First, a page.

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Russia's gift to the world
Image 42
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Mackail, J. W. (John William), 1859-1945. Russia's gift to the world - Image 42. 1915. Special Collections, University of Houston Libraries. University of Houston Digital Library. Web. August 25, 2019. https://digital.lib.uh.edu/collection/scpamp/item/1430/show/1417.

Disclaimer: This is a general citation for reference purposes. Please consult the most recent edition of your style manual for the proper formatting of the type of source you are citing. If the date given in the citation does not match the date on the digital item, use the more accurate date below the digital item.

Mackail, J. W. (John William), 1859-1945. (1915). Russia's gift to the world - Image 42. Socialist and Communist Pamphlets. Special Collections, University of Houston Libraries. Retrieved from https://digital.lib.uh.edu/collection/scpamp/item/1430/show/1417

Disclaimer: This is a general citation for reference purposes. Please consult the most recent edition of your style manual for the proper formatting of the type of source you are citing. If the date given in the citation does not match the date on the digital item, use the more accurate date below the digital item.

Mackail, J. W. (John William), 1859-1945, Russia's gift to the world - Image 42, 1915, Socialist and Communist Pamphlets, Special Collections, University of Houston Libraries, accessed August 25, 2019, https://digital.lib.uh.edu/collection/scpamp/item/1430/show/1417.

Disclaimer: This is a general citation for reference purposes. Please consult the most recent edition of your style manual for the proper formatting of the type of source you are citing. If the date given in the citation does not match the date on the digital item, use the more accurate date below the digital item.

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Compound Item Description
Title Russia's gift to the world
Creator (LCNAF)
  • Mackail, J. W. (John William), 1859-1945
Publisher Hodder and Stoughton
Place of Creation (TGN)
  • New York
  • London
Date 1915
Subject.Geographic (TGN)
  • Russia
Genre (AAT)
  • pamphlets
Language English
Type (DCMI)
  • Text
Original Item Extent 48 pages; 22 cm.
Original Item Location DK32.7.M3 1915
Original Item URL http://library.uh.edu/record=b8304497~S11
Original Collection Socialist and Communist Pamphlets
Digital Collection Socialist and Communist Pamphlets
Digital Collection URL http://digital.lib.uh.edu/collection/scpamp
Repository Special Collections, University of Houston Libraries
Repository URL http://libraries.uh.edu/branches/special-collections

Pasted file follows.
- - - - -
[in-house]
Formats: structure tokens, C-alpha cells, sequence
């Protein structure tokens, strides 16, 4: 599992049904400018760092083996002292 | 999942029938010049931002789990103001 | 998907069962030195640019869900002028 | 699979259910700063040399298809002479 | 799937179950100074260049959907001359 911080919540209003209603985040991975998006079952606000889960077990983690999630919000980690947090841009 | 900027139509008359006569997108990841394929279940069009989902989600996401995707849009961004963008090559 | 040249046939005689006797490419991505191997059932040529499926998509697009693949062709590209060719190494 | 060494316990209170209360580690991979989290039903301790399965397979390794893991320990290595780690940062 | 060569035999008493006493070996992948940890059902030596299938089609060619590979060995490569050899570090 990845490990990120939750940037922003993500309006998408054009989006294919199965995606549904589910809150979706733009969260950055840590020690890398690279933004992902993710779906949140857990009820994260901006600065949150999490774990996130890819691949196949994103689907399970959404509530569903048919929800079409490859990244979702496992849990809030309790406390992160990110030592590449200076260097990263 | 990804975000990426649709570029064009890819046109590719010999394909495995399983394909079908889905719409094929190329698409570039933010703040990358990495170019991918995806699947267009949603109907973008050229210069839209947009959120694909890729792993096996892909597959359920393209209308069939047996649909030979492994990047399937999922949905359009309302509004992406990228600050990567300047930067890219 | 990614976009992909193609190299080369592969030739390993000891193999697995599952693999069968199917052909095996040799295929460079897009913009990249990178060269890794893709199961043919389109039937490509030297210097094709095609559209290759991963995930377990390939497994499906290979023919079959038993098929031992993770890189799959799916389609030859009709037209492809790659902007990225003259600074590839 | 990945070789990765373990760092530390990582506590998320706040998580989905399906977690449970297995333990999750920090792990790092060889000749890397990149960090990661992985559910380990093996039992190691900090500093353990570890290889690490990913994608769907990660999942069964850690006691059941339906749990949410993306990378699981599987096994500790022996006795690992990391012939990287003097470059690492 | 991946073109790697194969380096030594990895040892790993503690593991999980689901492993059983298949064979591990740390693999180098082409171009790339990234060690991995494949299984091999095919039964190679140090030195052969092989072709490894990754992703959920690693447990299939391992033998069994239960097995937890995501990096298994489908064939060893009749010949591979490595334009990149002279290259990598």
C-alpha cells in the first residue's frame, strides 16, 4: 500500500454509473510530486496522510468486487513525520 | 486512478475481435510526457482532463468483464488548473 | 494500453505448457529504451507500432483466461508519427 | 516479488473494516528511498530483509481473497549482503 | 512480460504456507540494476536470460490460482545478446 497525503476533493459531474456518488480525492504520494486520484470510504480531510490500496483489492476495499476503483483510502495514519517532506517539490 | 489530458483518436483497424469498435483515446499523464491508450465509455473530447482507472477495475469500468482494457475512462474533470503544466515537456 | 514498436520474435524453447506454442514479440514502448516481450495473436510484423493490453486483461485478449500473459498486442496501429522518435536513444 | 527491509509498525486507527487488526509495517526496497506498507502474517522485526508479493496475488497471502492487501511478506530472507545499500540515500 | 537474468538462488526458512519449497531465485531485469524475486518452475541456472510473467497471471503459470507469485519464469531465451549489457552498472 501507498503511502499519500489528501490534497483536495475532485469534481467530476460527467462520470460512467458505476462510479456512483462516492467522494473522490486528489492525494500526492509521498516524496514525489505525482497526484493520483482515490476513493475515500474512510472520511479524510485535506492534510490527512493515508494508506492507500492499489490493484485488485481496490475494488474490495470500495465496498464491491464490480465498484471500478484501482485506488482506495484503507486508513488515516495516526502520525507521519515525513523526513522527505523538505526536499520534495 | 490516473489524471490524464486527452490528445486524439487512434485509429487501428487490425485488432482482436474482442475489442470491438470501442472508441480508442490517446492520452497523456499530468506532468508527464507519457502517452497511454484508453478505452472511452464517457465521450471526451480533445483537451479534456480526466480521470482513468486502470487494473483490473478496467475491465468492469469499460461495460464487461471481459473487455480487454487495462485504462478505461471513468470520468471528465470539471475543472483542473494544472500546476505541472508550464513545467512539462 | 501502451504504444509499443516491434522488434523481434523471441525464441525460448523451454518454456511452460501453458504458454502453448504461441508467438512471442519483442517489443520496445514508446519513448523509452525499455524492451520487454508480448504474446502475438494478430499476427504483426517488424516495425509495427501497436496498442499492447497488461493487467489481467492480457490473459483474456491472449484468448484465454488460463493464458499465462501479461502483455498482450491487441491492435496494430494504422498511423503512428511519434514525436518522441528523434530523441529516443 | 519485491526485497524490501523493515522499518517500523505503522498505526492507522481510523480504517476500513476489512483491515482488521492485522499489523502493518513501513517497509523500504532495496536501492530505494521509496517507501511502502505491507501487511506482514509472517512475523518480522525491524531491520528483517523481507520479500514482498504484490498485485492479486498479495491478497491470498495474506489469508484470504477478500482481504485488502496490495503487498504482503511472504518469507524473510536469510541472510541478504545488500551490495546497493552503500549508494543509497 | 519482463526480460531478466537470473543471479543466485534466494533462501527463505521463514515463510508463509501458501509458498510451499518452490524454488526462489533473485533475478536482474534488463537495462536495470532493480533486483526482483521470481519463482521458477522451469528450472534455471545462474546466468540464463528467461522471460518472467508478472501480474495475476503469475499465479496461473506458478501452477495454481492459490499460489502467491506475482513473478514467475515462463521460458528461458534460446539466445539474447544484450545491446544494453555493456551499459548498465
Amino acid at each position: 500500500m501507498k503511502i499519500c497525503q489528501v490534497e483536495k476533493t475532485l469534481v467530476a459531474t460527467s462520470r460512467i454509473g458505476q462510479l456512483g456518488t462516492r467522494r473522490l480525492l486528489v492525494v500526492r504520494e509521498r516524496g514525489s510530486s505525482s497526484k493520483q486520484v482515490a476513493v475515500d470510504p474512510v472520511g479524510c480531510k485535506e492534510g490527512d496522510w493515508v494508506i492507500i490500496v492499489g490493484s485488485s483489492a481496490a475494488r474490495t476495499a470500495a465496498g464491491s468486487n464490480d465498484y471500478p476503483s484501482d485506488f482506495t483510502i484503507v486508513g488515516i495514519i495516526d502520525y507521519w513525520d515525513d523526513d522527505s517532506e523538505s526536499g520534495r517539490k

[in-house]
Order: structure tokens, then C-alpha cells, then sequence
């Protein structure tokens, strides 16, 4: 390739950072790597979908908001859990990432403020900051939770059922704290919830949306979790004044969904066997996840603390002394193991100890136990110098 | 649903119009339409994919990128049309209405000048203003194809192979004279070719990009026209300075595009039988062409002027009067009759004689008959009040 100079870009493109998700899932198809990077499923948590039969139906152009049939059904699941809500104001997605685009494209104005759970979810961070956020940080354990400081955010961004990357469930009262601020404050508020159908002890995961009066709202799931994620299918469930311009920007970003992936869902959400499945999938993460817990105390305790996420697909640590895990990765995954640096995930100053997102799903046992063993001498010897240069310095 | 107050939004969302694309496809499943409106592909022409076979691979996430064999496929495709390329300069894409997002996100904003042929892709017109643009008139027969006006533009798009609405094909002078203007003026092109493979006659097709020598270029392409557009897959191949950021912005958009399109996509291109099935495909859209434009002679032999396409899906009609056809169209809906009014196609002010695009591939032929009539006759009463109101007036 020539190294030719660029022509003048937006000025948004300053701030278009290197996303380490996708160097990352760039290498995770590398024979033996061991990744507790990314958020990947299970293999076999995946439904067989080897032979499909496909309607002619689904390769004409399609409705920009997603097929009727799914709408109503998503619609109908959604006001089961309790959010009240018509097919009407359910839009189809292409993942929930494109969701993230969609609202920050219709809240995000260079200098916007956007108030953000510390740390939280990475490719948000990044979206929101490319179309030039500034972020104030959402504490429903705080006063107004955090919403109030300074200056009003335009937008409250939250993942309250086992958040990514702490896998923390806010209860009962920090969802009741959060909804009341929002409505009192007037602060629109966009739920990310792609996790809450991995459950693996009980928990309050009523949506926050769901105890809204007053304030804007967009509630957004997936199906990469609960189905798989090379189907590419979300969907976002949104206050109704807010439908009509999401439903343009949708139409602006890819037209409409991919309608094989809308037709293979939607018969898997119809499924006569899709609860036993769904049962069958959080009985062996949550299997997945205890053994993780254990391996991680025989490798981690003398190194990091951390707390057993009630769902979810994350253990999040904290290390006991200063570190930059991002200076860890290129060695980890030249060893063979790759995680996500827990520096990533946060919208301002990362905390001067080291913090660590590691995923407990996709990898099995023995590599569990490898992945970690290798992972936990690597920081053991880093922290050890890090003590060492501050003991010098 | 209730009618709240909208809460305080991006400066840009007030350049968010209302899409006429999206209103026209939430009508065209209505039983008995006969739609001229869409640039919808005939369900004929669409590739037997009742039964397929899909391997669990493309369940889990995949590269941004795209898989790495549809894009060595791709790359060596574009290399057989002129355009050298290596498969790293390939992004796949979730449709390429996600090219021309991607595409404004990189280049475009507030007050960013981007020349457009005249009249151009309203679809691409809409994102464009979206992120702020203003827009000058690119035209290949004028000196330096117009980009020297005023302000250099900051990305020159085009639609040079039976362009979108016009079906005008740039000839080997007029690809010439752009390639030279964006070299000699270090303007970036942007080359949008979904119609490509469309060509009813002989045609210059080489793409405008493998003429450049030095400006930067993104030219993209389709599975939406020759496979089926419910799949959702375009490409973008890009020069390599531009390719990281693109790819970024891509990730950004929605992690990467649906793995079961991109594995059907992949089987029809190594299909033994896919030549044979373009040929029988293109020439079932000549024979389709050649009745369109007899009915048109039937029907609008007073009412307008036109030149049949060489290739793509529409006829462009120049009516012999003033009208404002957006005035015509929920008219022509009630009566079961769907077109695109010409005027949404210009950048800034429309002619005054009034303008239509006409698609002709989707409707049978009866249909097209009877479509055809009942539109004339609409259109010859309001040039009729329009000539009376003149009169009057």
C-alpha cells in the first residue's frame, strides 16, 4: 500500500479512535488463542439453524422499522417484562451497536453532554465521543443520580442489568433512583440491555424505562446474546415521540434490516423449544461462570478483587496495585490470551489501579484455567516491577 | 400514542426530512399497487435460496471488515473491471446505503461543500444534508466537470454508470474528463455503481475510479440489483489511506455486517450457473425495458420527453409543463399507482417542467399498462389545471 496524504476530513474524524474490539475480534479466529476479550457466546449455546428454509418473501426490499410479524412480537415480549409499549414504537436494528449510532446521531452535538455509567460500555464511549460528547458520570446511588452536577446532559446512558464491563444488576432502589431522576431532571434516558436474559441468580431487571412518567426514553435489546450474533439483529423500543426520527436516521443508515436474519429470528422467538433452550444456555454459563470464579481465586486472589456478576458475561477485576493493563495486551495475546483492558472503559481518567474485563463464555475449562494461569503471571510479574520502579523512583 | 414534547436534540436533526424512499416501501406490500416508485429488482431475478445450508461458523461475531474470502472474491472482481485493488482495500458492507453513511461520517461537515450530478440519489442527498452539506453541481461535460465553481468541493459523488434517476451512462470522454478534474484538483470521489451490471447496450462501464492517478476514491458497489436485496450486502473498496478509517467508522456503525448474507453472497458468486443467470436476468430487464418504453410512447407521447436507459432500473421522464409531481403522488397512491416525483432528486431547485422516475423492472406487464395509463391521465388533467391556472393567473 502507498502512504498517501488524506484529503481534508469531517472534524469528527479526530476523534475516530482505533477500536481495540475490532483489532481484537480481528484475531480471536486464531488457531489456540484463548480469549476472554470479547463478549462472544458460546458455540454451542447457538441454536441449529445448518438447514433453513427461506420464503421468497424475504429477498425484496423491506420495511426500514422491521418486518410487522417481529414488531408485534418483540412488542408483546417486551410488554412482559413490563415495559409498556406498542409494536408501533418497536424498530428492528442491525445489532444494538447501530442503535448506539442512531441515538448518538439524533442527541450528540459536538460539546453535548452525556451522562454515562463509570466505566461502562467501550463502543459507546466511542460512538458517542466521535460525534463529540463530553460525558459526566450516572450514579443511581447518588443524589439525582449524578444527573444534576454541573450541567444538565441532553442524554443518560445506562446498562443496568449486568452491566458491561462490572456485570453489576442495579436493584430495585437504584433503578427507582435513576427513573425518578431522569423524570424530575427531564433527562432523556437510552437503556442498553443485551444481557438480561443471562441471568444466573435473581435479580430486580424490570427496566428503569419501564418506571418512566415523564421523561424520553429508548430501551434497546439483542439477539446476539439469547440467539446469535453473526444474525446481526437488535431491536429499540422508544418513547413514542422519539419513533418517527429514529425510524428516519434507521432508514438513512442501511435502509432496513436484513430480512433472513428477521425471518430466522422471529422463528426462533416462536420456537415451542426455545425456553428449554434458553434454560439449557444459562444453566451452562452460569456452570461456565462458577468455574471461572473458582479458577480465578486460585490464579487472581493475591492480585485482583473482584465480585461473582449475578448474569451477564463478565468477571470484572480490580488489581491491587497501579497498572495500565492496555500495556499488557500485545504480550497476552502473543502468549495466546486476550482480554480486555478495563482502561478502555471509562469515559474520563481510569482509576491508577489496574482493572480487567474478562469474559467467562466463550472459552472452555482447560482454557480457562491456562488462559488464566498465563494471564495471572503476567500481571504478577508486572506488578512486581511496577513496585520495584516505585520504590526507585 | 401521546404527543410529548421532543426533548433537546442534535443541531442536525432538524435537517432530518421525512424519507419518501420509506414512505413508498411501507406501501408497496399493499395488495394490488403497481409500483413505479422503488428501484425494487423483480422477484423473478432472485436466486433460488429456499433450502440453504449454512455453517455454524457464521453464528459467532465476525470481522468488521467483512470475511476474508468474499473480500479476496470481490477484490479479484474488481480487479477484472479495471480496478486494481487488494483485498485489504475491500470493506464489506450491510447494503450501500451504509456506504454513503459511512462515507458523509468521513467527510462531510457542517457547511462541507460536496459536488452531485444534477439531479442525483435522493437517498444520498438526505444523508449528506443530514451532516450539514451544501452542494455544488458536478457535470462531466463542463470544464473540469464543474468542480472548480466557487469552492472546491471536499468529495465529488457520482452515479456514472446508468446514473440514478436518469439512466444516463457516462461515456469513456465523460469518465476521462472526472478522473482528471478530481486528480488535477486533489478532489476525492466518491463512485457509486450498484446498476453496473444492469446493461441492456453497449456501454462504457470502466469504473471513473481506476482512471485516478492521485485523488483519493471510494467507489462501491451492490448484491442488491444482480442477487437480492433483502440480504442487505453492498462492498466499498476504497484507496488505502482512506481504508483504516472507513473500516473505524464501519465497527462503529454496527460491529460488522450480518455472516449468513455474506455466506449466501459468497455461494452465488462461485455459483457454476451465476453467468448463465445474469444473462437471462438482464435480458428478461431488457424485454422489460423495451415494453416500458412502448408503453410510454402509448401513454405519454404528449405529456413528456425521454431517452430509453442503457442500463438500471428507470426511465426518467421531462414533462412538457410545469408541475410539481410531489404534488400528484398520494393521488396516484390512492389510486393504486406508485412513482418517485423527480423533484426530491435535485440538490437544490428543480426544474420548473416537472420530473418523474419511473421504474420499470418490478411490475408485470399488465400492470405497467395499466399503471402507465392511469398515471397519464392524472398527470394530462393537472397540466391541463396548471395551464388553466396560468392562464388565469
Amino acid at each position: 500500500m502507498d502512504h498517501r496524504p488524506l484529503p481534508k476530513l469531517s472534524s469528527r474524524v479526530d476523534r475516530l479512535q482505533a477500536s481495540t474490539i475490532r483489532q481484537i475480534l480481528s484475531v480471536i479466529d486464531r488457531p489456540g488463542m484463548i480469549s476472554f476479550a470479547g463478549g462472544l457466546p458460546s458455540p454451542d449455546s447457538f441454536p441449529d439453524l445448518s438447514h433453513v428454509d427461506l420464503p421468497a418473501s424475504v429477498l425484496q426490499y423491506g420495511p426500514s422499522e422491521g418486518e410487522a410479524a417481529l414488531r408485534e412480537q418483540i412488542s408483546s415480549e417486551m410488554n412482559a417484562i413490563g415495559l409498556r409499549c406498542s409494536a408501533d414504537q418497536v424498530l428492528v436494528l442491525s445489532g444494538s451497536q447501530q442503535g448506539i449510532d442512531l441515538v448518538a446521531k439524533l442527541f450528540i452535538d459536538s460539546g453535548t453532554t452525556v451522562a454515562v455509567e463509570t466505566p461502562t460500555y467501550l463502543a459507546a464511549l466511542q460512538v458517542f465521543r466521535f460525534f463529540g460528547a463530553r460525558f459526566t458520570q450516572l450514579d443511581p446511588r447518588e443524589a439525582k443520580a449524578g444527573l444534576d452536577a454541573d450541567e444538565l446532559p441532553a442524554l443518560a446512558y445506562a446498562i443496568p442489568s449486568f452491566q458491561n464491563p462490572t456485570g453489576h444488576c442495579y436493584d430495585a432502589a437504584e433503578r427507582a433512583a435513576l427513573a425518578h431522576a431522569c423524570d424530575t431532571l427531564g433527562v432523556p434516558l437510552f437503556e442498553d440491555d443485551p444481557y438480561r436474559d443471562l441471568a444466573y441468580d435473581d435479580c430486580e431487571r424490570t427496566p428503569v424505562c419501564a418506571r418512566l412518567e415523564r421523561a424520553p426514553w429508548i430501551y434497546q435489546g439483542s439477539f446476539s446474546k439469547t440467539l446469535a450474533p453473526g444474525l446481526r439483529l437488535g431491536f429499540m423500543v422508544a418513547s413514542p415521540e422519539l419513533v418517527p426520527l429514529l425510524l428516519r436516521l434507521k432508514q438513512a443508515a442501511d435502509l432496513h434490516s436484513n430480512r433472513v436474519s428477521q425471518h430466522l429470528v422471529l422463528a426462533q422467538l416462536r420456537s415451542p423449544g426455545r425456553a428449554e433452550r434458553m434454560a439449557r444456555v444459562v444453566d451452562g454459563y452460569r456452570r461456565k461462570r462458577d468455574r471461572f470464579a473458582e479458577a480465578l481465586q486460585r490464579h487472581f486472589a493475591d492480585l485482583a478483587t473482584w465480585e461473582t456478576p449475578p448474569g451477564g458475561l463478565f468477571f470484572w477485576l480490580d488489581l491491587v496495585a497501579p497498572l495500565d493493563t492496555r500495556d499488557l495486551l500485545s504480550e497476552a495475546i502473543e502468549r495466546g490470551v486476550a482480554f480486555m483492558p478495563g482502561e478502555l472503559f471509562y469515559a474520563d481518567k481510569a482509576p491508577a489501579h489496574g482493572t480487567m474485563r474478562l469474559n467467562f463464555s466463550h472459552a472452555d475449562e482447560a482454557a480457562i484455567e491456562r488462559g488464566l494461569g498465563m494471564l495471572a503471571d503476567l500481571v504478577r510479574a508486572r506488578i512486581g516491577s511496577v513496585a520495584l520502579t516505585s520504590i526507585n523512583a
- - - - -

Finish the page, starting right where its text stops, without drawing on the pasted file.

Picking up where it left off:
Use and Reproduction This item is in the public domain and may be used freely.
File Name index.cpd
Item Description
Title Image 42
Format (IMT)
  • image/jpeg
File Name uhlib_1315132_041.jpg
Transcript 40 Russia's Gift to the World tendency towards mysticism, is characteristically Russian. In him, as in other writers, may be noted a tendency of the Russian nature to make philosophic thought concrete, to give it an immediate social or religious bearing, and to apply it directly to the problems of life. Thus Mikhailovsky is notable for his work in opposing and confuting that doctrine of the " struggle for existence," as applied to the moral world, on which Treitschke built his famous theories. The teaching of these thinkers insists before all things on duty ; it defines progress as the increase of human happiness, and patriotism as the desire for this progress ; and it affirms that the happiness of a people cannot be founded on the unhappiness of any other people. The study of economics and sociology is one into which the educated class in Russia has, for three- quarters of a century or more, thrown itself with the utmost eagerness. It has been urged to this both by social environment and by natural bent. For the Russian mind is singularly quick and receptive, and its courage in following out arguments to their logical conclusion is even greater than that of the French, and perhaps only equalled by that of the ancient Greeks ; and the conditions of a country which has changed so swiftly, and in which economic and social questions have presented themselves on so large a scale, have led to a wide study of social and economic problems. Russians have devoured and assimilated all the theories and systems of the West, independent of the country of their origin—those of Comte, Herbert Spencer, or Marx ; and they have added to them many of their own. They have also made, and are making, large contributions to the collection and systematisation of facts. Plechanov has a European reputation as a writer on sociology. Chuprov, Struve, Tugan-Baranovsky are among the names familiar to economic students. There is a whole fe^